Thank you to Karen Wilson from Betchworth Village Archives for allowing us to publish her research.
Very little is known so far about James Wyatt and nothing is known yet about his connection to Betchworth. He was a Lance Corporal in The Queen’s (Royal West Surrey) Regiment, 7th Battalion and served on the Western front.
Enlistment procedures changed during the war. On October 23rd 1915, the Derby Scheme was introduced, which was the last effort by the government to get men to enlist voluntarily. Men were divided into two classes, Class A for those who wanted to enlist immediately and Class B who were attested but preferred to wait until being called up.
In January 1916 the first Military Service Act was passed. The Act called for the compulsory enlistment of unmarried men between 18 and 41. It is very possible that James Wyatt entered military service as a result of this Act.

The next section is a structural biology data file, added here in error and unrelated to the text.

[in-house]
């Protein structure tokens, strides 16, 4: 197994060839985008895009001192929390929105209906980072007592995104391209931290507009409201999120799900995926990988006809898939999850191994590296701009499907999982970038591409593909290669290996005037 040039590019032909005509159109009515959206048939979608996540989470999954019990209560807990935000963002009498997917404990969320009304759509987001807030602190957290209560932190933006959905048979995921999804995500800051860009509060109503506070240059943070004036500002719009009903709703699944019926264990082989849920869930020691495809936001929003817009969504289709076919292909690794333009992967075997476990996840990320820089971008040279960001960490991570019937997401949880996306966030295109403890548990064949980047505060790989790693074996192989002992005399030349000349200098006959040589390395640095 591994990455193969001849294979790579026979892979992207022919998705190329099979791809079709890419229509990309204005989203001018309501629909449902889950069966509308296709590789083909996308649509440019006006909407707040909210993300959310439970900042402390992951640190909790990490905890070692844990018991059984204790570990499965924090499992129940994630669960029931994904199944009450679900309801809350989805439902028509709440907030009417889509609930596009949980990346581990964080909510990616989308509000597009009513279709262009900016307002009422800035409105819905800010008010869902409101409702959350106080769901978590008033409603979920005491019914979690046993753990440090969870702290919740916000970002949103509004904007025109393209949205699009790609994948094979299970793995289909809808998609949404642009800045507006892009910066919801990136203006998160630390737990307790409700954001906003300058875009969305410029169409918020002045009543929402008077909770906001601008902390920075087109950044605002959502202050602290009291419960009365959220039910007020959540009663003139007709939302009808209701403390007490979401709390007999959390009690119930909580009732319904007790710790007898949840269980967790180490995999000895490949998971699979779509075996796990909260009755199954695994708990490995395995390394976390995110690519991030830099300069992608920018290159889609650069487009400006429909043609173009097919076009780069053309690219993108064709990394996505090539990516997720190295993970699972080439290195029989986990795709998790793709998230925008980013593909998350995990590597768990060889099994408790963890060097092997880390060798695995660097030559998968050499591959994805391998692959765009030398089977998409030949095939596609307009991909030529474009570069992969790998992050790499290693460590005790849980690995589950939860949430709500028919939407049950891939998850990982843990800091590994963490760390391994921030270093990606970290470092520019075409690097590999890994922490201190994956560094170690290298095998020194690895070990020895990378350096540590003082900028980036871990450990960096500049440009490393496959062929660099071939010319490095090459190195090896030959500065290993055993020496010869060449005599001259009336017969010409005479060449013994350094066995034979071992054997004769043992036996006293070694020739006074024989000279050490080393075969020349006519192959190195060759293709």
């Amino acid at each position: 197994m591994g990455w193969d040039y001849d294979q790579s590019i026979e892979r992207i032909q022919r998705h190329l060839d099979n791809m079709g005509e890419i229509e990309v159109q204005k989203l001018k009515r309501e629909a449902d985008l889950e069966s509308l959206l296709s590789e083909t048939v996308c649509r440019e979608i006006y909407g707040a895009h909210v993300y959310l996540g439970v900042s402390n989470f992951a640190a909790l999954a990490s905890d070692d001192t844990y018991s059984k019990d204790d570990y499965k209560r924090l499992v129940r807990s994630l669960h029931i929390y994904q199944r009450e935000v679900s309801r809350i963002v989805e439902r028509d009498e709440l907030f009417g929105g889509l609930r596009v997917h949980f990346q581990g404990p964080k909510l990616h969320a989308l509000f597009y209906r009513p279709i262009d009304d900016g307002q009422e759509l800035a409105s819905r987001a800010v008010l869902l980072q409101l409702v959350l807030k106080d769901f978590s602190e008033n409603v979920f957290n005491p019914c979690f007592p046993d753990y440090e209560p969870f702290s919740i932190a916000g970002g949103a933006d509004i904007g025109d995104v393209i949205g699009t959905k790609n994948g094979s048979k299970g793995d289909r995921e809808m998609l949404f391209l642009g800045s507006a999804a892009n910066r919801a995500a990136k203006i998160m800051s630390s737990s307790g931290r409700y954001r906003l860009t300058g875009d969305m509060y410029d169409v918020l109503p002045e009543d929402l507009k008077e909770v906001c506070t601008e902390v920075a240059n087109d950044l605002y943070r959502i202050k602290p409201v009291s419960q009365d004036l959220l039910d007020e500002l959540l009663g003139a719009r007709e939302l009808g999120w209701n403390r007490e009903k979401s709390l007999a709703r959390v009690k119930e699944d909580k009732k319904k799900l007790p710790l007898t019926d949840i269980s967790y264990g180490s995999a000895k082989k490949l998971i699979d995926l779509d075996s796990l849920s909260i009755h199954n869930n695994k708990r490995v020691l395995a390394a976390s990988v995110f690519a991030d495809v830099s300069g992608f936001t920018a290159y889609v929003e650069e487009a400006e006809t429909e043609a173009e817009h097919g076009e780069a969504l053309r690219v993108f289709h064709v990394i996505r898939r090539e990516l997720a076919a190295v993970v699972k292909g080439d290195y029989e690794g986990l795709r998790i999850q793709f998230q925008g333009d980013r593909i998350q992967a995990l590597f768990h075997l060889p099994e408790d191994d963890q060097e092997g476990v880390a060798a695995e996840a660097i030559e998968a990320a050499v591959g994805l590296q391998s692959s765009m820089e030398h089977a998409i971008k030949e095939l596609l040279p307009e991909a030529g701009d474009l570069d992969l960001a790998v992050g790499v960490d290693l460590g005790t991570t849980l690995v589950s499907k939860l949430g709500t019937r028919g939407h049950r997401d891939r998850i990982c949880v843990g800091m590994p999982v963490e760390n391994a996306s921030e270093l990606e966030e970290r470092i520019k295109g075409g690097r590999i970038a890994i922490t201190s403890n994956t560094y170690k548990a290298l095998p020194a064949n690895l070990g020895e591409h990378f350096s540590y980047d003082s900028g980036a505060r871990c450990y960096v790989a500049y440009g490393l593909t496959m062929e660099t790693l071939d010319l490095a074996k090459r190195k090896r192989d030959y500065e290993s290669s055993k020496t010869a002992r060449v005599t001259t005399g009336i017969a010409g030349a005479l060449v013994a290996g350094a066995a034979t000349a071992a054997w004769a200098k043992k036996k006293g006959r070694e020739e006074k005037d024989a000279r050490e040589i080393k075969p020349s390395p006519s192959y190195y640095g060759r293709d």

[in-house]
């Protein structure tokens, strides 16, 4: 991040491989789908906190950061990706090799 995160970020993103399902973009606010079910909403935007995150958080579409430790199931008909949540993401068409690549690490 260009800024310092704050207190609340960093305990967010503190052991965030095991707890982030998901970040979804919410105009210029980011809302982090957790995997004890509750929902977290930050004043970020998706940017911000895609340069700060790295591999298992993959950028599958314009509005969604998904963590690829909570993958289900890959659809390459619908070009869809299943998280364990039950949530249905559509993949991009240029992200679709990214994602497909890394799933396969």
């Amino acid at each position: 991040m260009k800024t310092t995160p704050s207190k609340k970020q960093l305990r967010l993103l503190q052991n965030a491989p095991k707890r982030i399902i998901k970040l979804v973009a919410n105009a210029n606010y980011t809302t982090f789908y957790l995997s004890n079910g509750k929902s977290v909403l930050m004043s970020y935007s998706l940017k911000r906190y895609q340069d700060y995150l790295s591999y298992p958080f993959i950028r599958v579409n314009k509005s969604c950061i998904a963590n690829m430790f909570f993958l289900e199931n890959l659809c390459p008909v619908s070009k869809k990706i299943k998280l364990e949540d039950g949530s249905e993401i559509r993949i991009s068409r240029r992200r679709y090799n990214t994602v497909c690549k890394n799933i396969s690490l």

James Wyatt was killed on July 1st at the battle of the Somme, aged 18. His final place of burial is in the Dantzig Alley Cemetery at Mametz. His next of kin were his parents, Albert Frederick and Emily Wyatt and at the time of his death were living in Southall, London. They chose to have ‘He lived in Christ He died in Christ’ inscribed on his head- stone.
James Wyatt died on the same day as George Coles, who also served with the 7th Battalion, The Queen’s, and is also buried in Dantzig Alley Cemetery.
Despite being designated as a Private on the war memorial, James Wyatt was a Lance- Corporal at the time of his death and his grave in France gives his rank as Lance-Corporal.
Born Caterham, Surrey
Lived Hampton, Middlesex
Son of Albert Frederick and Emily Wyatt of 1, Silby Villas, Norwood Road, Southall
Regiment 7th Battalion, The Queen’s Royal West Surrey Regiment
Date of Death 1st July 1916
Place of Death The Somme, France
Cause of Death Killed in Action
Cemetery Dantzig Alley Cemetery, France